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Monitoring of the Pre-Equilibrium Step in the Alkyne Hydration Reaction Catalyzed by Au(III) Complexes: A Computational Study Based on Experimental Evidences

Flavio Sabatelli
Jacopo Segato
Leonardo Belpassi
Alessandro Del Zotto
Daniele Zuccaccia
2,* and
Paola Belanzoni
Dipartimento di Chimica, Biologia e Biotecnologie, Università degli Studi di Perugia, Via Elce di Sotto 8, I-06123 Perugia, Italy
Dipartimento di Scienze Agroalimentari, Ambientali e Animali, Sezione di Chimica, Università di Udine, Via Cotonificio 108, I-33100 Udine, Italy
Istituto di Scienze e Tecnologie Chimiche del CNR “Giulio Natta” (CNR-SCITEC), 00185 Rome, Italy
Authors to whom correspondence should be addressed.
Molecules 2021, 26(9), 2445;
Submission received: 30 March 2021 / Revised: 16 April 2021 / Accepted: 19 April 2021 / Published: 22 April 2021
(This article belongs to the Special Issue Gold Coordination Chemistry and Applications)


The coordination ability of the [(ppy)Au(IPr)]2+ fragment [ppy = 2-phenylpyridine, IPr = 1,3-bis(2,6-di-isopropylphenyl)-imidazol-2-ylidene] towards different anionic and neutral X ligands (X = Cl, BF4, OTf, H2O, 2-butyne, 3-hexyne) commonly involved in the crucial pre-equilibrium step of the alkyne hydration reaction is computationally investigated to shed light on unexpected experimental observations on its catalytic activity. Experiment reveals that BF4 and OTf have very similar coordination ability towards [(ppy)Au(IPr)]2+ and slightly less than water, whereas the alkyne complex could not be observed in solution at least at the NMR sensitivity. Due to the steric hindrance/dispersion interaction balance between X and IPr, the [(ppy)Au(IPr)]2+ fragment is computationally found to be much less selective than a model [(ppy)Au(NHC)]2+ (NHC = 1,3-dimethylimidazol-2-ylidene) fragment towards the different ligands, in particular OTf and BF4, in agreement with experiment. Effect of the ancillary ligand substitution demonstrates that the coordination ability of Au(III) is quantitatively strongly affected by the nature of the ligands (even more than the net charge of the complex) and that all the investigated gold fragments coordinate to alkynes more strongly than H2O. Remarkably, a stabilization of the water-coordinating species with respect to the alkyne-coordinating one can only be achieved within a microsolvation model, which reconciles theory with experiment. All the results reported here suggest that both the Au(III) fragment coordination ability and its proper computational modelling in the experimental conditions are fundamental issues for the design of efficient catalysts.

Graphical Abstract

1. Introduction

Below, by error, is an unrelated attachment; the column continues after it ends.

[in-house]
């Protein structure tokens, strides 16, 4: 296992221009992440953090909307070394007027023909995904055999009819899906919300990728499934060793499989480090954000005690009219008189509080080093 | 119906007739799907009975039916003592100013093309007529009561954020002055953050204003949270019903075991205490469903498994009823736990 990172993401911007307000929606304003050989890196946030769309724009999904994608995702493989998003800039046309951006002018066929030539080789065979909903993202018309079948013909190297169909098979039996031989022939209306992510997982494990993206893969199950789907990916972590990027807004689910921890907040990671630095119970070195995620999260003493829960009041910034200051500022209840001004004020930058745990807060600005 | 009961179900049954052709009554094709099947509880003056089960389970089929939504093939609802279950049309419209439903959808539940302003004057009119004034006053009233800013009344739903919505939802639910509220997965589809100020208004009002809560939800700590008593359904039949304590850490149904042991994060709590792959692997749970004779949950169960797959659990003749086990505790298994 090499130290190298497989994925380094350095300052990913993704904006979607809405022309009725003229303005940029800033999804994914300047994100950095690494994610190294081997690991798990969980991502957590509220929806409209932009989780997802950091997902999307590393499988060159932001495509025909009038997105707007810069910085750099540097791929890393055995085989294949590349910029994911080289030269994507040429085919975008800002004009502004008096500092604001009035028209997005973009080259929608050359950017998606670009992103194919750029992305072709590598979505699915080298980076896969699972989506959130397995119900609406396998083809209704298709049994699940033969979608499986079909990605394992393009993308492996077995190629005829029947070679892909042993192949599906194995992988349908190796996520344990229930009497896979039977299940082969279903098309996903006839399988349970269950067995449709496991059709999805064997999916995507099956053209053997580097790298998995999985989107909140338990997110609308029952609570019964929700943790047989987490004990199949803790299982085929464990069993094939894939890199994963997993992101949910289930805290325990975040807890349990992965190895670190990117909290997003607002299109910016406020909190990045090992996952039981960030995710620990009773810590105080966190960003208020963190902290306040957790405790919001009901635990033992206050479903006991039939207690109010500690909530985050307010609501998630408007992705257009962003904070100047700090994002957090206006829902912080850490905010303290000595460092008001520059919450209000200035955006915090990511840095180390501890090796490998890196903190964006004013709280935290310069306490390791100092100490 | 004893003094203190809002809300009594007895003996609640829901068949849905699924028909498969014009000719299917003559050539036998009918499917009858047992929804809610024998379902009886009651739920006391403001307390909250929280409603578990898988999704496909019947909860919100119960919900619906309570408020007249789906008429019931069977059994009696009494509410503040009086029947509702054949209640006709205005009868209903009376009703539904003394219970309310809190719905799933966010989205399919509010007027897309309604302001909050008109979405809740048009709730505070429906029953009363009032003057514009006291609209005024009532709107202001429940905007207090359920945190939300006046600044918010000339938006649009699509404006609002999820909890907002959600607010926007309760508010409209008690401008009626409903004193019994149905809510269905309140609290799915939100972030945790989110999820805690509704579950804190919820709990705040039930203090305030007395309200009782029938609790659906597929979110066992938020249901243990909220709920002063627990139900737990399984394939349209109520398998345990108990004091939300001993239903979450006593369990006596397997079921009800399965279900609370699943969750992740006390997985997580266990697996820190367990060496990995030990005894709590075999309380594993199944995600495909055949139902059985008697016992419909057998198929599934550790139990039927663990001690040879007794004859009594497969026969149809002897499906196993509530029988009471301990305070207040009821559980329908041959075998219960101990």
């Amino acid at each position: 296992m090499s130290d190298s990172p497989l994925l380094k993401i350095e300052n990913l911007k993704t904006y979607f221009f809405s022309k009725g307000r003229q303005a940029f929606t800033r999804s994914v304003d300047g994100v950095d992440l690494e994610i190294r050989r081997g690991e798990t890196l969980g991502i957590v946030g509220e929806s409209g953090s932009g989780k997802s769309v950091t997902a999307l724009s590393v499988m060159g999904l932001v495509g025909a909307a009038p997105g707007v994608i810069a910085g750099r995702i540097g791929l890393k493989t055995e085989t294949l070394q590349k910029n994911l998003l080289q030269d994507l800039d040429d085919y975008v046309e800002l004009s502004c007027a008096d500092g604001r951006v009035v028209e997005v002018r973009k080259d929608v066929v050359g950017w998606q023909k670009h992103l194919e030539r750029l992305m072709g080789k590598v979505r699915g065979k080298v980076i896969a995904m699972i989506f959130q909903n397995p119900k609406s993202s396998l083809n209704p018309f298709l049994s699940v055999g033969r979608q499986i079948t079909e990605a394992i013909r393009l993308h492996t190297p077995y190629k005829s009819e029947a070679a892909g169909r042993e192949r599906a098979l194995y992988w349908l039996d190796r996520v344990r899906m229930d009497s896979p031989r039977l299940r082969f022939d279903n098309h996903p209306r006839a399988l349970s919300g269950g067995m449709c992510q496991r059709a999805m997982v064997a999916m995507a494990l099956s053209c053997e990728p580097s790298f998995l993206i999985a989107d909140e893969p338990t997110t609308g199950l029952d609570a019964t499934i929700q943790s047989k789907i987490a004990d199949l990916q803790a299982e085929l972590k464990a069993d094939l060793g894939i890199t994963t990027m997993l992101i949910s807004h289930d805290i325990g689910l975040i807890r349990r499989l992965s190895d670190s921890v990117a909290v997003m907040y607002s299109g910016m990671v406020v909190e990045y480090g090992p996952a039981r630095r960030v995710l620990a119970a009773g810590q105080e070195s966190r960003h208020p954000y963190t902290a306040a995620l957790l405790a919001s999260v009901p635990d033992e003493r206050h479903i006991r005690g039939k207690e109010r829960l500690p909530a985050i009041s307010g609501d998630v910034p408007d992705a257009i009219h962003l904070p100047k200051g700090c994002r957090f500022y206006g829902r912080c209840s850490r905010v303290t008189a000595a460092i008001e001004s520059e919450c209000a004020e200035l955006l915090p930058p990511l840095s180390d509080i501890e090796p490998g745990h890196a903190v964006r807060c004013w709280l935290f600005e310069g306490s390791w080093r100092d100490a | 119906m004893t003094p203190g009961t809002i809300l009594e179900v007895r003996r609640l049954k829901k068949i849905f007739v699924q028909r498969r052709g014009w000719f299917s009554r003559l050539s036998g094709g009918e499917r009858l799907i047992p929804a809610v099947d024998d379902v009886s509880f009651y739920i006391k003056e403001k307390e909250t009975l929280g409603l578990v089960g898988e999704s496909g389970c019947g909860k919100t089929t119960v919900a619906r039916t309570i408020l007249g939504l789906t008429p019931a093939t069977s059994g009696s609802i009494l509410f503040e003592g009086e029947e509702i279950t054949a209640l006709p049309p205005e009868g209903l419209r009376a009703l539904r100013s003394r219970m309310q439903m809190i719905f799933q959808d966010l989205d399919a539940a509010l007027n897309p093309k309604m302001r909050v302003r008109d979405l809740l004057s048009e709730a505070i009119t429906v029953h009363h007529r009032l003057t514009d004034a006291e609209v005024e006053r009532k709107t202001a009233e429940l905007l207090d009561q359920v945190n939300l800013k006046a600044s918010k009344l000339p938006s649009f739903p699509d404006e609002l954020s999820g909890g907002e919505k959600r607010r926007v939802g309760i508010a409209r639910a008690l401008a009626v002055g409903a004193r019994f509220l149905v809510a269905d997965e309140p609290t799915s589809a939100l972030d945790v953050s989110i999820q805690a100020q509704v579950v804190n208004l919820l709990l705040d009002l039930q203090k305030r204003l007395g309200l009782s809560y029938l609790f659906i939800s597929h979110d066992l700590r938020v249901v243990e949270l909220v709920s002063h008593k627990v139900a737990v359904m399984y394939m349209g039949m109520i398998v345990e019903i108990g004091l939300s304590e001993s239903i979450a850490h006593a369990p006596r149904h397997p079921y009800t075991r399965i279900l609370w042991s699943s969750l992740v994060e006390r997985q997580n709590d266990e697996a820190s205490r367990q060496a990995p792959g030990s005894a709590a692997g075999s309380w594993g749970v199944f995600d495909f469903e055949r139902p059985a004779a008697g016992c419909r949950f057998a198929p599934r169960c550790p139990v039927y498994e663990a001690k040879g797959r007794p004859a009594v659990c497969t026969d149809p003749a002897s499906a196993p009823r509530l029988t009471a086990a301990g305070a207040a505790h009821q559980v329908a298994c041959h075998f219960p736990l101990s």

Compared to Au(I) [1,2,3,4,5,6,7,8,9,10,11], catalysis by Au(III) is far less developed. The study of Au(III) chemistry is much more challenging both experimentally and theoretically, because these complexes are usually very reactive and difficult to synthesize. However, in recent years, many studies on the catalytic efficiency of Au(III) have been carried out, motivated by the expected more efficient activation of double and triple C-C bonds due to the larger Lewis acidity of the metal in its +3 oxidation state [12,13,14,15,16,17,18,19,20,21,22,23,24,25]. First studies were devoted to synthesize stable Au(III) complexes. In fact, the high reduction potential of Au(III) makes it very unstable in solution. Au(III) easily tends to reduce to Au(I) or Au(0) if electron-rich species are present in the reaction environment [26,27,28,29,30,31,32,33]. On the other hand, the ligands that completely stabilize the charge of the metal generate a catalytically non-active complex [34]. For example, the oxidative addition product, L-AuX3, formed from L-AuX (X = halogen) acts as a poorly efficient catalyst and is easily reduced. Moreover, while N-heterocyclic carbene gold(III) complexes can be prepared through multi-step synthetic sequences [35,36], their instability in the cationic form has severely limited their applications in catalysis. The problem has been solved with the use of pincer ligands to stabilize Au(III), while maintaining its catalytic activity. These ligands are able to stabilize bis- and mono-cyclometalated gold(III) complexes, avoiding reductive elimination to Au(I) or Au(0) [37]. The most used ligands and their synthetic strategy to generate mono- or bis-cyclometalated Au(III) complexes are summarized in the review by Nevado and Kumar [38]. In this field, a theoretical study by some of us on the alkyne activation with Au(III) complexes with different pincer ligands has shown that the Au(III)-alkyne complexes very efficiently activate the alkyne triple bond to the point that the nucleophilic attack step could cease to be the rate determining step (RDS) of the reaction, at variance with Au(I)-alkyne complexes [39]. Then, other steps of the catalytic cycle, particularly the pre-equilibrium was suggested to be a key step for the reaction. The mechanism of the hydration of 3-hexyne catalyzed by [(ppy)Au(IPr)Cl]Cl (1) [ppy = 2-phenylpyridine, IPr = 1,3-bis(2,6-di-isopropylphenyl)-imidazol-2-ylidene] in γ-valerolactone (GVL) as the solvent has been investigated by some of us both experimentally (NMR) and computationally (DFT), demonstrating that the pre-equilibrium step is effectively the RDS. As a matter of fact, water or counterion substitution by 3-hexyne in the first co-ordination sphere of Au(III) is crucial for the whole process [40]. The hydration of alkynes is an important reaction in organic chemistry, and it turns to be one of the most environmentally friendly methods to form the C=O bond [41,42]. All these findings suggest that the coordination ability of Au(III) complexes is a fundamental issue for the design of increasingly performing catalysts. Despite these achievements, much remains to be further explored. Gold(III) alkyne complexes have still to be crystallographically characterized and very little is known about the role of ancillary ligands in gold(III) chemistry until now.